Diagnosis, Management, and Treatment of Female Genital Mutilation or Cutting in Girls.

TitleDiagnosis, Management, and Treatment of Female Genital Mutilation or Cutting in Girls.
Publication TypeJournal Article
Year of Publication2020
AuthorsYoung J, Nour NM, Macauley RC, Narang SK, Johnson-Agbakwu C
Corporate AuthorsSECTION ON GLOBAL HEALTH, COMMITTEE ON MEDICAL LIABILITY AND RISK MANAGEMENT, COMMITTEE ON BIOETHICS
JournalPediatrics
Date Published2020 Jul 27
ISSN1098-4275
Abstract

Female genital mutilation or cutting (FGM/C) involves medically unnecessary cutting of parts or all of the external female genitalia. It is outlawed in the United States and much of the world but is still known to occur in more than 30 countries. FGM/C most often is performed on children, from infancy to adolescence, and has significant morbidity and mortality. In 2018, an estimated 200 million girls and women alive at that time had undergone FGM/C worldwide. Some estimate that more than 500‚ÄČ000 girls and women in the United States have had or are at risk for having FGM/C. However, pediatric prevalence of FGM/C is only estimated given that most pediatric cases remain undiagnosed both in countries of origin and in the Western world, including in the United States. It is a cultural practice not directly tied to any specific religion, ethnicity, or race and has occurred in the United States. Although it is mostly a pediatric practice, currently there is no standard FGM/C teaching required for health care providers who care for children, including pediatricians, family physicians, child abuse pediatricians, pediatric urologists, and pediatric urogynecologists. This clinical report is the first comprehensive summary of FGM/C in children and includes education regarding a standard-of-care approach for examination of external female genitalia at all health supervision examinations, diagnosis, complications, management, treatment, culturally sensitive discussion and counseling approaches, and legal and ethical considerations.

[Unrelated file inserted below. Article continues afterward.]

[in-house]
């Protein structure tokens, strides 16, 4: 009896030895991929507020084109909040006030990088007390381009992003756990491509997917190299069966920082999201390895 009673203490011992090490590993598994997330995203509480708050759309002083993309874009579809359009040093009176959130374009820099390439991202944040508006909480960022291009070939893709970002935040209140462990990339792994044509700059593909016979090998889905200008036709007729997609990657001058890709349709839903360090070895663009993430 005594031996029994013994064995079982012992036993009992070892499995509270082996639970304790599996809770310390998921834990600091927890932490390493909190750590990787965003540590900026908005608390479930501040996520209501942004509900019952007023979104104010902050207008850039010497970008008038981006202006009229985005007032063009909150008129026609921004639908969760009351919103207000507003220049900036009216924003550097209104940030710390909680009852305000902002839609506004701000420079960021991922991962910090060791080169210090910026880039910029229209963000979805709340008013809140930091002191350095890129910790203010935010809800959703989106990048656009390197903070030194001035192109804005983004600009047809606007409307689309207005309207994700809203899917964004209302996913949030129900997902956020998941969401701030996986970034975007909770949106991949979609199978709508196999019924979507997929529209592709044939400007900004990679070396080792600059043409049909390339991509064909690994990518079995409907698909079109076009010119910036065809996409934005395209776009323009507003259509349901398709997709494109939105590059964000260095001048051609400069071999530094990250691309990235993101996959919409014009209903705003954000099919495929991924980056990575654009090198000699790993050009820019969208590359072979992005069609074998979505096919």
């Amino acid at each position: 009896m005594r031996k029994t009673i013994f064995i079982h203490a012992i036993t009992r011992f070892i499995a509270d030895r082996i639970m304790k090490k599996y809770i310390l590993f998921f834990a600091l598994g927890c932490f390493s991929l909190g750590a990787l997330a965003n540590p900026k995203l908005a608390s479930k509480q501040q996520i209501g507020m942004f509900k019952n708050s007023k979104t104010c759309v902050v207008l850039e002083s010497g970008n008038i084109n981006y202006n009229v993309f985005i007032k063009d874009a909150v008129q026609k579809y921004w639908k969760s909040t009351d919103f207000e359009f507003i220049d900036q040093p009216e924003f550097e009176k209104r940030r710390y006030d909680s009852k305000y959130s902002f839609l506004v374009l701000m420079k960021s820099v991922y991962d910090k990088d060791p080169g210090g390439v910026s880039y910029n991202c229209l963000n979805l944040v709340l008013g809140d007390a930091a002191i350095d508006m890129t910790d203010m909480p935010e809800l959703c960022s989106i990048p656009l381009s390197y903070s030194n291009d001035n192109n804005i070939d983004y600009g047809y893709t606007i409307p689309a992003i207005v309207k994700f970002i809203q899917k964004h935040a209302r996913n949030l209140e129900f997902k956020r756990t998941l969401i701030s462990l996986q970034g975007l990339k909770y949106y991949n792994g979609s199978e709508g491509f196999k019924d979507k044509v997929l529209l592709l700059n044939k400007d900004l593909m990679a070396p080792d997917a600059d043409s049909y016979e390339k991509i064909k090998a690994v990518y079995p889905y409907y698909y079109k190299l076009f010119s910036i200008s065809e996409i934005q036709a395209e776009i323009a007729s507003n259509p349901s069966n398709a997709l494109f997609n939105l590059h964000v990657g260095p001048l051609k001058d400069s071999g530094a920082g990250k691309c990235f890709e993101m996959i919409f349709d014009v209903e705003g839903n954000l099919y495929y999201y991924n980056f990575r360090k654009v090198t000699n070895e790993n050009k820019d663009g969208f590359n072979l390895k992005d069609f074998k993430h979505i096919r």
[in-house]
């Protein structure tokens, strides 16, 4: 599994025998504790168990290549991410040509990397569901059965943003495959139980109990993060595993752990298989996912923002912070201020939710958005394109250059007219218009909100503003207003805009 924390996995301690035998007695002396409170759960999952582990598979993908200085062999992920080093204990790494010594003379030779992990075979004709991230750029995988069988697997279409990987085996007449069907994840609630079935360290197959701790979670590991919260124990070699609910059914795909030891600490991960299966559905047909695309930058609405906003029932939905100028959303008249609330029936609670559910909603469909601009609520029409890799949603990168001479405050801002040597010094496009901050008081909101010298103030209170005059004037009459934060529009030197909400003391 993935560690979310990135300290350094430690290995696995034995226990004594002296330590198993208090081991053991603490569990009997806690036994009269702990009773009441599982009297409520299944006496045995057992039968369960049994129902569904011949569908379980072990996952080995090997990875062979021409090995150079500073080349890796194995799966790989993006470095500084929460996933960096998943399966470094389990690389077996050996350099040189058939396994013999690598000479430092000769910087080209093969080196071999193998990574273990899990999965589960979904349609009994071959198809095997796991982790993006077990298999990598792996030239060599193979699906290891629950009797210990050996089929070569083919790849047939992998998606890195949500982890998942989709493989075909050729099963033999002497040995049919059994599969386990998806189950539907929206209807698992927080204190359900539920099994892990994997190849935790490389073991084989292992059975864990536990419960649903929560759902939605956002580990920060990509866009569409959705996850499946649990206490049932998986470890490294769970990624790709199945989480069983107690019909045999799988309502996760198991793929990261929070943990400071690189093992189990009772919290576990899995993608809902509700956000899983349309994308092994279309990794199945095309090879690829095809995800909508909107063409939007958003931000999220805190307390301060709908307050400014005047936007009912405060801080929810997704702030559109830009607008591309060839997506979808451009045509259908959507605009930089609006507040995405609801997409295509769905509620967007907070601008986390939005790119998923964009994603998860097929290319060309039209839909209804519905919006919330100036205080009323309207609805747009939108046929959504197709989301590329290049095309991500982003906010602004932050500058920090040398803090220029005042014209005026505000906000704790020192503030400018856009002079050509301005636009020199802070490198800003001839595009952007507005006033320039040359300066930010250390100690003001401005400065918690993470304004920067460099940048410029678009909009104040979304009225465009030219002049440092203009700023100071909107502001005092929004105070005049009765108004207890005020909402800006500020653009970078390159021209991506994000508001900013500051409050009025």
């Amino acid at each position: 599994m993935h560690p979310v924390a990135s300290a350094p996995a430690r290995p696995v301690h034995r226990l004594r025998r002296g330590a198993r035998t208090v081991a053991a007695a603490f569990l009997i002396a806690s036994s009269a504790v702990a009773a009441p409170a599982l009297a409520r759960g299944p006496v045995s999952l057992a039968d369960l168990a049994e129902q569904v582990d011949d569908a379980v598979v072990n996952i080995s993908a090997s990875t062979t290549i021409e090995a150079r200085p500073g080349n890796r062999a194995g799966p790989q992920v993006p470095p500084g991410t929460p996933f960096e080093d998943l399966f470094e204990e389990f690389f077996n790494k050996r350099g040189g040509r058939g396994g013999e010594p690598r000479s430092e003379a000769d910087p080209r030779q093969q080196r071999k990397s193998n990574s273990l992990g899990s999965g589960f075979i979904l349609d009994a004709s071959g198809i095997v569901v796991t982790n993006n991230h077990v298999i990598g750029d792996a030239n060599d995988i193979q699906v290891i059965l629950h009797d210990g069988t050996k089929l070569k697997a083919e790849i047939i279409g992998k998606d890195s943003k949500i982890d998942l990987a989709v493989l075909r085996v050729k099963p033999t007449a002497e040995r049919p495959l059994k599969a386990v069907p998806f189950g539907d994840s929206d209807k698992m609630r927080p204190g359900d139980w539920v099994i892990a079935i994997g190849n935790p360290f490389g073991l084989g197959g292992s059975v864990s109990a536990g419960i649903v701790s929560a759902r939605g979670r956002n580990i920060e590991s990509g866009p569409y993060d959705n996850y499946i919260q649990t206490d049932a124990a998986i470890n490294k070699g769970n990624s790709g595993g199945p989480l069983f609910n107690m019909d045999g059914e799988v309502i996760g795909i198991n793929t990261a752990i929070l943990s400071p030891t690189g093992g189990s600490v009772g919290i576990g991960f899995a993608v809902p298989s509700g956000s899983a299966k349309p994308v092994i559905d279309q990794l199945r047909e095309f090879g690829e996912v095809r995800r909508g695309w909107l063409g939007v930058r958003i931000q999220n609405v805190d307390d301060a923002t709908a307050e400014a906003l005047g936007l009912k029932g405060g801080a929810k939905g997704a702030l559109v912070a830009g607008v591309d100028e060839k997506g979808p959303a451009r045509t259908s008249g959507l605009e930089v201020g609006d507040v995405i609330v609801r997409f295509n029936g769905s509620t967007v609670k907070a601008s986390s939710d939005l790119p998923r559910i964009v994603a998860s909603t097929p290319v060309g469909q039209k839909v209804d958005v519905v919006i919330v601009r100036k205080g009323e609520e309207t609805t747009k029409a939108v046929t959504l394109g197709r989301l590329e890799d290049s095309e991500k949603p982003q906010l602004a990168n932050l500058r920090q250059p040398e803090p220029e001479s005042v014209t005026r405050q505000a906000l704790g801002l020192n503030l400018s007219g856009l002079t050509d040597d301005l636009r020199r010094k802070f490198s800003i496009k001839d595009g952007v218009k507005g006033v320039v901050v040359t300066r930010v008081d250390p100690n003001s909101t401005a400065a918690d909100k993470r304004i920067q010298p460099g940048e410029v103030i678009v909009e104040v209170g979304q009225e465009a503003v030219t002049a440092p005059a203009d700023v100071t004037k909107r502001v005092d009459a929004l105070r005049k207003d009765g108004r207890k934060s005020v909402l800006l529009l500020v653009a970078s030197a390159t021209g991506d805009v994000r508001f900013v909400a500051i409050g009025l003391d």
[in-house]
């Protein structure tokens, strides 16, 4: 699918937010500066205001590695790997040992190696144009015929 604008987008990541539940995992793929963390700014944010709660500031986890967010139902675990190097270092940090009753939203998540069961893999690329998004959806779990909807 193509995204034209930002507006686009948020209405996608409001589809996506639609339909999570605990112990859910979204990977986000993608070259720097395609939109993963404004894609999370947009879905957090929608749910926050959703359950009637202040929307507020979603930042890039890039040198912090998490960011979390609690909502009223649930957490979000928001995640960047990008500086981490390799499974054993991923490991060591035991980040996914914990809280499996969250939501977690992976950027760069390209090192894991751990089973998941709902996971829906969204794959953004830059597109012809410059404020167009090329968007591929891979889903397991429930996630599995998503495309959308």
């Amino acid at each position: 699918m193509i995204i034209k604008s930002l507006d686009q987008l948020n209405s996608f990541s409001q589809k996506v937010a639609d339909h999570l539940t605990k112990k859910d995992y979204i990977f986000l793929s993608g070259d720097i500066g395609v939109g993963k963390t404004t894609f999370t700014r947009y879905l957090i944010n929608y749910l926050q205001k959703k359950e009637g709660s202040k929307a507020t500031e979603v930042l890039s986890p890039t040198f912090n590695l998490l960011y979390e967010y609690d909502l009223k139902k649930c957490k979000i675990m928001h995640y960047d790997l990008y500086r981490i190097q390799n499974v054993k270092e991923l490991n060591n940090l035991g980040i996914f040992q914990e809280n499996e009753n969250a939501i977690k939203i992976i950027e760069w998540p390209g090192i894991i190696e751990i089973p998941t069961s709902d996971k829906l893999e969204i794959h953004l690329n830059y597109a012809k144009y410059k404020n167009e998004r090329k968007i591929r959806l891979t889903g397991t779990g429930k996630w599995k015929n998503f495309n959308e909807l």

DOI10.1542/peds.2020-1012
Alternate JournalPediatrics
PubMed ID32719089